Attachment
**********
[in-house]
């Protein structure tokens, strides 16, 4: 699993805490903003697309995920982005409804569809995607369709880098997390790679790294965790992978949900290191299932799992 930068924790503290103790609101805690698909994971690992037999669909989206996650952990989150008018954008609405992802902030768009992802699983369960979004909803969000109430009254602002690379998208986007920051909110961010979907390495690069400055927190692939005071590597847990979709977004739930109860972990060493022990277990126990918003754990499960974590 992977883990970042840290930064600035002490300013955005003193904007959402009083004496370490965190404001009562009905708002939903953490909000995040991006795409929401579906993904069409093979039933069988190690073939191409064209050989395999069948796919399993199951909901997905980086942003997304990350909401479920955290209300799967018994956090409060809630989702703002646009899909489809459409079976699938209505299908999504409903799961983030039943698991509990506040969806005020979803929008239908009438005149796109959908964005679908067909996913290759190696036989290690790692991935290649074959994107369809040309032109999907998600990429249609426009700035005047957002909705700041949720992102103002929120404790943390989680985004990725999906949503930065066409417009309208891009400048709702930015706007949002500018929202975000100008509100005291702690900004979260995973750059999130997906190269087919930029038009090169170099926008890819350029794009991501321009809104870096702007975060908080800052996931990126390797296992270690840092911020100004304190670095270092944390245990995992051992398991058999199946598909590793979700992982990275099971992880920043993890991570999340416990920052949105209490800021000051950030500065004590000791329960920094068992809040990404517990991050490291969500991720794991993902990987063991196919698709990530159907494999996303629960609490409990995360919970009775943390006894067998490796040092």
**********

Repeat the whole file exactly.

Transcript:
[in-house]
């Protein structure tokens, strides 16, 4: 699993805490903003697309995920982005409804569809995607369709880098997390790679790294965790992978949900290191299932799992 930068924790503290103790609101805690698909994971690992037999669909989206996650952990989150008018954008609405992802902030768009992802699983369960979004909803969000109430009254602002690379998208986007920051909110961010979907390495690069400055927190692939005071590597847990979709977004739930109860972990060493022990277990126990918003754990499960974590 992977883990970042840290930064600035002490300013955005003193904007959402009083004496370490965190404001009562009905708002939903953490909000995040991006795409929401579906993904069409093979039933069988190690073939191409064209050989395999069948796919399993199951909901997905980086942003997304990350909401479920955290209300799967018994956090409060809630989702703002646009899909489809459409079976699938209505299908999504409903799961983030039943698991509990506040969806005020979803929008239908009438005149796109959908964005679908067909996913290759190696036989290690790692991935290649074959994107369809040309032109999907998600990429249609426009700035005047957002909705700041949720992102103002929120404790943390989680985004990725999906949503930065066409417009309208891009400048709702930015706007949002500018929202975000100008509100005291702690900004979260995973750059999130997906190269087919930029038009090169170099926008890819350029794009991501321009809104870096702007975060908080800052996931990126390797296992270690840092911020100004304190670095270092944390245990995992051992398991058999199946598909590793979700992982990275099971992880920043993890991570999340416990920052949105209490800021000051950030500065004590000791329960920094068992809040990404517990991050490291969500991720794991993902990987063991196919698709990530159907494999996303629960609490409990995360919970009775943390006894067998490796040092």